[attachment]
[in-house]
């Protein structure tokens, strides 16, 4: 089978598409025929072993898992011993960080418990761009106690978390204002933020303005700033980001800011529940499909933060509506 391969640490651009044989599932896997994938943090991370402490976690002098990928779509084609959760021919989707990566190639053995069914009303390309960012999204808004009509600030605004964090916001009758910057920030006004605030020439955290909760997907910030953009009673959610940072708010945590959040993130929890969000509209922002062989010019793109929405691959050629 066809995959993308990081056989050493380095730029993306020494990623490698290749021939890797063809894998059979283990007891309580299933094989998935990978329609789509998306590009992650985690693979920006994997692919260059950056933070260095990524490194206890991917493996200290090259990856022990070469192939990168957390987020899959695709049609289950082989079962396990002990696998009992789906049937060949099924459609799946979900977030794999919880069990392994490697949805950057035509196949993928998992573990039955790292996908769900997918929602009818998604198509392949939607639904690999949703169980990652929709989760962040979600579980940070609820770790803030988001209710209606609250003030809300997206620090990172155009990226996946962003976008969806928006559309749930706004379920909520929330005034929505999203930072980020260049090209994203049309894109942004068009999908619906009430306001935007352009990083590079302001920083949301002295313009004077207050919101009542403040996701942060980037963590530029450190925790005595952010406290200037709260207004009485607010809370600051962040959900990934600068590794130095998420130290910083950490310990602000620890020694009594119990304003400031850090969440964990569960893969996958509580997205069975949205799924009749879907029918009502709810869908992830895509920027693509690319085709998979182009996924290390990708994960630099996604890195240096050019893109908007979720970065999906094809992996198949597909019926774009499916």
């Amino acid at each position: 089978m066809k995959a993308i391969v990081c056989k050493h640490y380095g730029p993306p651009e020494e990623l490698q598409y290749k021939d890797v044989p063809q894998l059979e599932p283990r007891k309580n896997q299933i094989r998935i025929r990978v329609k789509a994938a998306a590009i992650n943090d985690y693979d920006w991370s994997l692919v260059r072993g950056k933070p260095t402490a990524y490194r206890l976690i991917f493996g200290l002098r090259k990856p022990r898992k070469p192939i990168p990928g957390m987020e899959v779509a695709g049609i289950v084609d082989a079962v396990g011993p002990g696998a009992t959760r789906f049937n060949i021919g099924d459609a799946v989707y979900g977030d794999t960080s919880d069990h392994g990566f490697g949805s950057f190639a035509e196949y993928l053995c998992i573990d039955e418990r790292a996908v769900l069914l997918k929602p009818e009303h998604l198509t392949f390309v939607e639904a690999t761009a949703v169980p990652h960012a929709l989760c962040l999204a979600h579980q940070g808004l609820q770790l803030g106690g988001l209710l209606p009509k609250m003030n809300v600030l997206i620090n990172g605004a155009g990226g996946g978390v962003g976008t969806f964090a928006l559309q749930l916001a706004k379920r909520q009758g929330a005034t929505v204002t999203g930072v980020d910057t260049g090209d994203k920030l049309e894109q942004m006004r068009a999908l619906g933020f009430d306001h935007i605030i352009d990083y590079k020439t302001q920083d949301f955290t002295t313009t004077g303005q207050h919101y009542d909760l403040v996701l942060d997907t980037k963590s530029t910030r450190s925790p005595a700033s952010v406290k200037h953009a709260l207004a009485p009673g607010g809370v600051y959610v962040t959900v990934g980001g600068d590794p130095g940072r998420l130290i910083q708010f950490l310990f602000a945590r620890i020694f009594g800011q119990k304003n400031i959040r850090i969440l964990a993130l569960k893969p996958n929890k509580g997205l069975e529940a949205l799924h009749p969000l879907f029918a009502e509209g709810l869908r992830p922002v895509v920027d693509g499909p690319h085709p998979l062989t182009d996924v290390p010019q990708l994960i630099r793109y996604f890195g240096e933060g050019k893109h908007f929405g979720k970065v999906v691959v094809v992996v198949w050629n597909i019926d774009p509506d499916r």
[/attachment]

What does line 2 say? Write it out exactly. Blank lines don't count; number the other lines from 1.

């Protein structure tokens, strides 16, 4: 089978598409025929072993898992011993960080418990761009106690978390204002933020303005700033980001800011529940499909933060509506 391969640490651009044989599932896997994938943090991370402490976690002098990928779509084609959760021919989707990566190639053995069914009303390309960012999204808004009509600030605004964090916001009758910057920030006004605030020439955290909760997907910030953009009673959610940072708010945590959040993130929890969000509209922002062989010019793109929405691959050629 066809995959993308990081056989050493380095730029993306020494990623490698290749021939890797063809894998059979283990007891309580299933094989998935990978329609789509998306590009992650985690693979920006994997692919260059950056933070260095990524490194206890991917493996200290090259990856022990070469192939990168957390987020899959695709049609289950082989079962396990002990696998009992789906049937060949099924459609799946979900977030794999919880069990392994490697949805950057035509196949993928998992573990039955790292996908769900997918929602009818998604198509392949939607639904690999949703169980990652929709989760962040979600579980940070609820770790803030988001209710209606609250003030809300997206620090990172155009990226996946962003976008969806928006559309749930706004379920909520929330005034929505999203930072980020260049090209994203049309894109942004068009999908619906009430306001935007352009990083590079302001920083949301002295313009004077207050919101009542403040996701942060980037963590530029450190925790005595952010406290200037709260207004009485607010809370600051962040959900990934600068590794130095998420130290910083950490310990602000620890020694009594119990304003400031850090969440964990569960893969996958509580997205069975949205799924009749879907029918009502709810869908992830895509920027693509690319085709998979182009996924290390990708994960630099996604890195240096050019893109908007979720970065999906094809992996198949597909019926774009499916």